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IRAN: Mother of slain protester Sohrab Arabi 'won't remain silent'

July 13, 2009 | 10:08 am

Aarabi Hundreds of mourners attended the funeral in Tehran on Monday of 19-year-old Sohrab Arabi, whose body was returned to his family after a month of frantic searching by family and friends who feared the worst after the teenager disappeared during a protest on June 15.

“I won’t remain silent," said Arabi's mother, Parvin Fahimi, according to the reformist news website, the online reincarnation of a newspaper by the same name that was closed by authorities in 2002.

"The authorities were playing with me all this time," she added. "My son had been killed, but they refused to tell me.”

Public outrage over the teenager's death is being fueled by video (below) depicting Fahimi outside Evin Prison, clutching a picture of her son and pleading for information about his whereabouts.

According to a coroner's report dated June 19, Arabi died of a gunshot wound to the chest, but family members expressed skepticism to reporters. They believe that he might have been shot, taken to a hospital and abused before he died. And several human rights groups have demanded an independent investigation.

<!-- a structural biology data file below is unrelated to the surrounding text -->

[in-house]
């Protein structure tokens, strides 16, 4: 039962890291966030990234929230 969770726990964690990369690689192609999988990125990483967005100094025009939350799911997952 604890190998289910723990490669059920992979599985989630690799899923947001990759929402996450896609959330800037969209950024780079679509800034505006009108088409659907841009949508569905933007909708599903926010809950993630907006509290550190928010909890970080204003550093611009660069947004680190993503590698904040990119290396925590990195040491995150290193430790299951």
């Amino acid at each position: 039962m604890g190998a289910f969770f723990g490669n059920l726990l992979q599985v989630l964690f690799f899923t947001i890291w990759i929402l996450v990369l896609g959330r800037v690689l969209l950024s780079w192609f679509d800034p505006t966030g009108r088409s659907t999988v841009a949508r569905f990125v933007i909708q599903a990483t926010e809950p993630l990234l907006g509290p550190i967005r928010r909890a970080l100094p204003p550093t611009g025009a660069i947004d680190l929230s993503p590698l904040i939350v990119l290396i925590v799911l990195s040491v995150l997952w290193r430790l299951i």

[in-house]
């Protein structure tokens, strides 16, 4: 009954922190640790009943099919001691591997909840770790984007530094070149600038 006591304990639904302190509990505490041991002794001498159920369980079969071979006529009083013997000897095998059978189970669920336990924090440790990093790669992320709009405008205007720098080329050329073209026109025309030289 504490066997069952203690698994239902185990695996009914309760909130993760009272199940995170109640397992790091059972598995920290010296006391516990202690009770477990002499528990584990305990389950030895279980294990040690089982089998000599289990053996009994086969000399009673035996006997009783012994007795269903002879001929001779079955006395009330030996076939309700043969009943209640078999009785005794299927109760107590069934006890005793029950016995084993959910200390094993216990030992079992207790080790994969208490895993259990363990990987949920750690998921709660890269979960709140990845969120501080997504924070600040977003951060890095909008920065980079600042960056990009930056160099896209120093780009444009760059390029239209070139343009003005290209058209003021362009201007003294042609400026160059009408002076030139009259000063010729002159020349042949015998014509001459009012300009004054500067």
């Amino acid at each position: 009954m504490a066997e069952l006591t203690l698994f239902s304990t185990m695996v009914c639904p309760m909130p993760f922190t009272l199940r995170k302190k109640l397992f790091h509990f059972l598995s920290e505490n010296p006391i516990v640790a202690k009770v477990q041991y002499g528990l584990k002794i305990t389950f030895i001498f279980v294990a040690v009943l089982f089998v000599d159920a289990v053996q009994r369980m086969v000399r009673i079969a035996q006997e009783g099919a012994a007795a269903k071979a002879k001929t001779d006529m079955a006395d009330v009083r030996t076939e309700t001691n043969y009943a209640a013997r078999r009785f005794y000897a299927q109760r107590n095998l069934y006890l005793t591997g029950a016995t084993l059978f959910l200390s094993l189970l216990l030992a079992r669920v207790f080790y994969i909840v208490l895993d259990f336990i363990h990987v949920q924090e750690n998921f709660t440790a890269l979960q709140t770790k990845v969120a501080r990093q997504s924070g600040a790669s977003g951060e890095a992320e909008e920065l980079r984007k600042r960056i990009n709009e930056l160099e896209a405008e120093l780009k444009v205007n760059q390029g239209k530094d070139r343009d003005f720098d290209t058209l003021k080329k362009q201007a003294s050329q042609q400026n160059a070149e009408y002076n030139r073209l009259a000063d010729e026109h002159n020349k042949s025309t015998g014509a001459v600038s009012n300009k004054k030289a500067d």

Norooz went on to report that Iranian intelligence officers arrived shortly before the ceremony and demanded the funeral be held in silence, warning that any acts of protest would lead to arrests and more trouble for the slain man's family.

But video reportedly taken during the funeral clearly shows mourners chanting "God is great," and CNN reported that several held placards reading "My martyred brother, I will take back your vote" and held up their right hands in victory signs, a symbol of the opposition. 

"What was done to you, no animal would do to another animal," one of the mourners reportedly said after reciting a poem in Arabi's honor.

Arabi's family has indicated they are prepared to weather the consequences of turning his death into a rallying cry for the opposition, similar to how the killing of Neda Agha-Soltan last month sparked protests across the world. 

Fahimi is no stranger to controversy either; even before her son's death, she was an active member of Mothers for Peace, which famously wrote an open letter to authorities condemning the Iranian nuclear program.

The furor over Agha-Soltan's and Arabi's deaths puts the regime in a difficult position. As the Los Angeles Times has reported, authorities have felt pressured to crack down harshly on dissent but want to avoid creating opposition heroes in a culture where celebrated martyrs can and have been catalysts for revolt.

-- Meris Lutz in Beirut

Photo: Sohrab Arabi, 19, was allegedly killed on June 15 but his family received the body 26 days later. Credit: International Campaign for Human Rights in Iran: Video, from top: A montage of footage from today's funeral; amateur video of Parvin Fahimi, Sohrab Arabi's mother, searching for him in front of Evin Prison.